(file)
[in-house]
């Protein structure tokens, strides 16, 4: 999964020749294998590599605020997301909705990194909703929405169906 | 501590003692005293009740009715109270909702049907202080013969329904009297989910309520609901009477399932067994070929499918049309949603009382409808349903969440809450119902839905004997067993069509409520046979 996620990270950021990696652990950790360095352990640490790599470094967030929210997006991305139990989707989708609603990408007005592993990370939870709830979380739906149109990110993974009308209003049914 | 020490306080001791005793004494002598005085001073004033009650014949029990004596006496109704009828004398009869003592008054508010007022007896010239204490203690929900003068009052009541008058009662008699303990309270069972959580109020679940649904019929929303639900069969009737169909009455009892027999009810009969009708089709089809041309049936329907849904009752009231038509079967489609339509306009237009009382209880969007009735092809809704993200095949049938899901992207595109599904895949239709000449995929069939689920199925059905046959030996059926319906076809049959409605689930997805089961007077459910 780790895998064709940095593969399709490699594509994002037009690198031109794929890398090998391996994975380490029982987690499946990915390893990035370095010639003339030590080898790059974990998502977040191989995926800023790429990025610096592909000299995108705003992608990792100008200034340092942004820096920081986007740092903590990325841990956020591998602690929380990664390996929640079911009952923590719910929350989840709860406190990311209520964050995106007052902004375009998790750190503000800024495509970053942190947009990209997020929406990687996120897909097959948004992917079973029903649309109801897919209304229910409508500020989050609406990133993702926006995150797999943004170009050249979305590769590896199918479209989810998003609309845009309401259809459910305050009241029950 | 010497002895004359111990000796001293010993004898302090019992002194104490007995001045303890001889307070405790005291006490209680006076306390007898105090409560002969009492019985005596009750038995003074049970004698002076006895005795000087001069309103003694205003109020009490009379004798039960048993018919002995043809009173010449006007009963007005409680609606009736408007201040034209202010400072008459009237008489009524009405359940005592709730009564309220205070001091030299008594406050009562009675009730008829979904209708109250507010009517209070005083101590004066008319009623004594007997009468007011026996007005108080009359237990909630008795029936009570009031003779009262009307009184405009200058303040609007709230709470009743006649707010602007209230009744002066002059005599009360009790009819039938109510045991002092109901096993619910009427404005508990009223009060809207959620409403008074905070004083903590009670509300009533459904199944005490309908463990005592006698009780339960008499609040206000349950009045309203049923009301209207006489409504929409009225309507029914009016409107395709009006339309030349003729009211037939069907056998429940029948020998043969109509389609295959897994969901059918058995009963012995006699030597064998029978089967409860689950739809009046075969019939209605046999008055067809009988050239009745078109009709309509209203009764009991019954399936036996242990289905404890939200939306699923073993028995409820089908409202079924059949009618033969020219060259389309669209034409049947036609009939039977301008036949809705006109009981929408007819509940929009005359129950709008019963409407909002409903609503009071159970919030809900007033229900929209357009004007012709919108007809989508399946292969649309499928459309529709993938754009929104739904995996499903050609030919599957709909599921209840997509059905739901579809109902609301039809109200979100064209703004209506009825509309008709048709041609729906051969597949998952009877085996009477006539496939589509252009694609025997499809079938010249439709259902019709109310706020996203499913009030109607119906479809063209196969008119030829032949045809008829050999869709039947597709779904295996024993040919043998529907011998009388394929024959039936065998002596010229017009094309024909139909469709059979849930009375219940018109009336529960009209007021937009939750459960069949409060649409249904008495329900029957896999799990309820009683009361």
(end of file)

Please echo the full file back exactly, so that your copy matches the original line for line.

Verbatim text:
[in-house]
């Protein structure tokens, strides 16, 4: 999964020749294998590599605020997301909705990194909703929405169906 | 501590003692005293009740009715109270909702049907202080013969329904009297989910309520609901009477399932067994070929499918049309949603009382409808349903969440809450119902839905004997067993069509409520046979 996620990270950021990696652990950790360095352990640490790599470094967030929210997006991305139990989707989708609603990408007005592993990370939870709830979380739906149109990110993974009308209003049914 | 020490306080001791005793004494002598005085001073004033009650014949029990004596006496109704009828004398009869003592008054508010007022007896010239204490203690929900003068009052009541008058009662008699303990309270069972959580109020679940649904019929929303639900069969009737169909009455009892027999009810009969009708089709089809041309049936329907849904009752009231038509079967489609339509306009237009009382209880969007009735092809809704993200095949049938899901992207595109599904895949239709000449995929069939689920199925059905046959030996059926319906076809049959409605689930997805089961007077459910 780790895998064709940095593969399709490699594509994002037009690198031109794929890398090998391996994975380490029982987690499946990915390893990035370095010639003339030590080898790059974990998502977040191989995926800023790429990025610096592909000299995108705003992608990792100008200034340092942004820096920081986007740092903590990325841990956020591998602690929380990664390996929640079911009952923590719910929350989840709860406190990311209520964050995106007052902004375009998790750190503000800024495509970053942190947009990209997020929406990687996120897909097959948004992917079973029903649309109801897919209304229910409508500020989050609406990133993702926006995150797999943004170009050249979305590769590896199918479209989810998003609309845009309401259809459910305050009241029950 | 010497002895004359111990000796001293010993004898302090019992002194104490007995001045303890001889307070405790005291006490209680006076306390007898105090409560002969009492019985005596009750038995003074049970004698002076006895005795000087001069309103003694205003109020009490009379004798039960048993018919002995043809009173010449006007009963007005409680609606009736408007201040034209202010400072008459009237008489009524009405359940005592709730009564309220205070001091030299008594406050009562009675009730008829979904209708109250507010009517209070005083101590004066008319009623004594007997009468007011026996007005108080009359237990909630008795029936009570009031003779009262009307009184405009200058303040609007709230709470009743006649707010602007209230009744002066002059005599009360009790009819039938109510045991002092109901096993619910009427404005508990009223009060809207959620409403008074905070004083903590009670509300009533459904199944005490309908463990005592006698009780339960008499609040206000349950009045309203049923009301209207006489409504929409009225309507029914009016409107395709009006339309030349003729009211037939069907056998429940029948020998043969109509389609295959897994969901059918058995009963012995006699030597064998029978089967409860689950739809009046075969019939209605046999008055067809009988050239009745078109009709309509209203009764009991019954399936036996242990289905404890939200939306699923073993028995409820089908409202079924059949009618033969020219060259389309669209034409049947036609009939039977301008036949809705006109009981929408007819509940929009005359129950709008019963409407909002409903609503009071159970919030809900007033229900929209357009004007012709919108007809989508399946292969649309499928459309529709993938754009929104739904995996499903050609030919599957709909599921209840997509059905739901579809109902609301039809109200979100064209703004209506009825509309008709048709041609729906051969597949998952009877085996009477006539496939589509252009694609025997499809079938010249439709259902019709109310706020996203499913009030109607119906479809063209196969008119030829032949045809008829050999869709039947597709779904295996024993040919043998529907011998009388394929024959039936065998002596010229017009094309024909139909469709059979849930009375219940018109009336529960009209007021937009939750459960069949409060649409249904008495329900029957896999799990309820009683009361």